Cognitive Dysfunction After TBI: Role of a7 nAChrs

  • Pauly, Jim (PI)
  • Scheff, Stephen (CoI)
  • MACTUTUS, CHARLES (Former CoI)

Grants and Contracts Details

Description

Trauma to the CNS initiates acute and secondary cascades of biochemical and metabolic changes often results in a state of persistent neurological dysfunction. Understanding the neurochemical alterations that occur following damage to the CNS is critical for the development of therapeutic strategies that can prevent and/or remediate the detrimental effects of trauma. The neurobiological basis for the protracted memory deficit that commonly occurs following traumatic brain injury (TBI) is not clearly understood although a number of studies have suggested that deficits in the CNS cholinergic system play a prominent role. However, most of the previous studies have focused on muscarinic, rather than nicotinic cholinergic receptor mechanisms. This is surprising since deficits in the nicotinic receptor system have been repeatedly associated with the cognitive deficit that occurs to neurodegenerative conditions such as Alzheimer's disease and Parkinson's disease. Our initial studies clearly demonstrate that a cortical contusion injury (CCI) causes significant and widespread defects in hippocampal and cortical alpha 7 nicotinic receptor (nAChr) expression. The working hypothesis of the proposed studies is that changes in the CNS alpha7 nAChr's contribute significantly to head trauma- induced cognitive dysfunction. Furthermore, we predict that pharmacological modulation of alpha7 neuronal nicotinic receptors will have neuroprotective and cognitive-enhancing properties in head-injured rats. The Specific Aims of this proposal will evaluate: 1) the time course of changes in alpha7 protein and message expression following TBI 2) neuroprotective actions of nicotinic receptor antagonists administered in the acute phase of TBI, 3) cognitive enhancing properties of nicotine and selective alpha7 agonists administered acutely (or chronically) in the delayed phase of TBI 4) the effects of TBI on deficits in auditory sensory gating and 5) restoration of sensory gating following treatment with nicotine and other selective alpha7 agonists.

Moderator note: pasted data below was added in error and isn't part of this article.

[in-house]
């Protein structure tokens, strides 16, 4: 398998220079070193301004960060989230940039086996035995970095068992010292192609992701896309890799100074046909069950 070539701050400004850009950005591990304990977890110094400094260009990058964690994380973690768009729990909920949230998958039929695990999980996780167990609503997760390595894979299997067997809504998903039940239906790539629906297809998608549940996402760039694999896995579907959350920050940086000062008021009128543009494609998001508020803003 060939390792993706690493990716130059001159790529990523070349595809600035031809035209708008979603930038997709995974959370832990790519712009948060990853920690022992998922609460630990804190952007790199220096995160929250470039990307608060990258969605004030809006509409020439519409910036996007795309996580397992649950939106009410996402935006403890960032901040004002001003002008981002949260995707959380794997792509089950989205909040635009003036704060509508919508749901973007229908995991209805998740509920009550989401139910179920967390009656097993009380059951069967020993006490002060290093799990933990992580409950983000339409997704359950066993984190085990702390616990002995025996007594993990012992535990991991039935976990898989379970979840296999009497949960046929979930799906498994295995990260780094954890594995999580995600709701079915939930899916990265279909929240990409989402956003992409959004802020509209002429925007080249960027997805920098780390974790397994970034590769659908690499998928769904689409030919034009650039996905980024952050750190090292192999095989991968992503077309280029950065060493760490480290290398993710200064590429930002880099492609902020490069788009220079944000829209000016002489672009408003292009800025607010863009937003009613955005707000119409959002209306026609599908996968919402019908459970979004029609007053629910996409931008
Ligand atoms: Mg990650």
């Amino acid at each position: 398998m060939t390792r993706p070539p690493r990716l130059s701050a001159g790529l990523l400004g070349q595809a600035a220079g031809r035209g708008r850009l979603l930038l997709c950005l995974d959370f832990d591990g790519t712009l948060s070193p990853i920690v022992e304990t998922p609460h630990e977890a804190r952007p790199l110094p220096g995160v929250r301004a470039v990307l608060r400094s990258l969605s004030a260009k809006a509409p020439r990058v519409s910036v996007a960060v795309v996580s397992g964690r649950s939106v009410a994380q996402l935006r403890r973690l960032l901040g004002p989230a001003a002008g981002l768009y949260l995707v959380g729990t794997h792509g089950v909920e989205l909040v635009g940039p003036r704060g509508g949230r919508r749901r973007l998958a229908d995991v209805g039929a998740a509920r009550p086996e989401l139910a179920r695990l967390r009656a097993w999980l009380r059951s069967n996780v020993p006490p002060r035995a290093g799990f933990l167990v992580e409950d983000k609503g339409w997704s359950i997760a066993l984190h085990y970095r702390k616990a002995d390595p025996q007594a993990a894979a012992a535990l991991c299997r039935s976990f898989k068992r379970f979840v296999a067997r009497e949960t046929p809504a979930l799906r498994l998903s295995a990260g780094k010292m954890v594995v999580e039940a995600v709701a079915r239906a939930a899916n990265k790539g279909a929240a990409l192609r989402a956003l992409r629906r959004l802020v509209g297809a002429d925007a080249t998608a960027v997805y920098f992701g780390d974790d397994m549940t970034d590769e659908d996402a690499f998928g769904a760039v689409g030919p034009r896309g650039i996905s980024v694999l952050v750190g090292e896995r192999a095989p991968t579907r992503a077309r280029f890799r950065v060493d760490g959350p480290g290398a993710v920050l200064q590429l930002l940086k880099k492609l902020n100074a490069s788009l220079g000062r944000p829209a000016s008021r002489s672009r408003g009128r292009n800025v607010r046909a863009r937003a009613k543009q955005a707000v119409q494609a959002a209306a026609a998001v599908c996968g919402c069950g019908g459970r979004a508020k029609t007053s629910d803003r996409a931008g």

StatusFinished
Effective start/end date4/1/023/31/08

Funding

  • National Institute of Neurological Disorders & Stroke: $1,092,310.00

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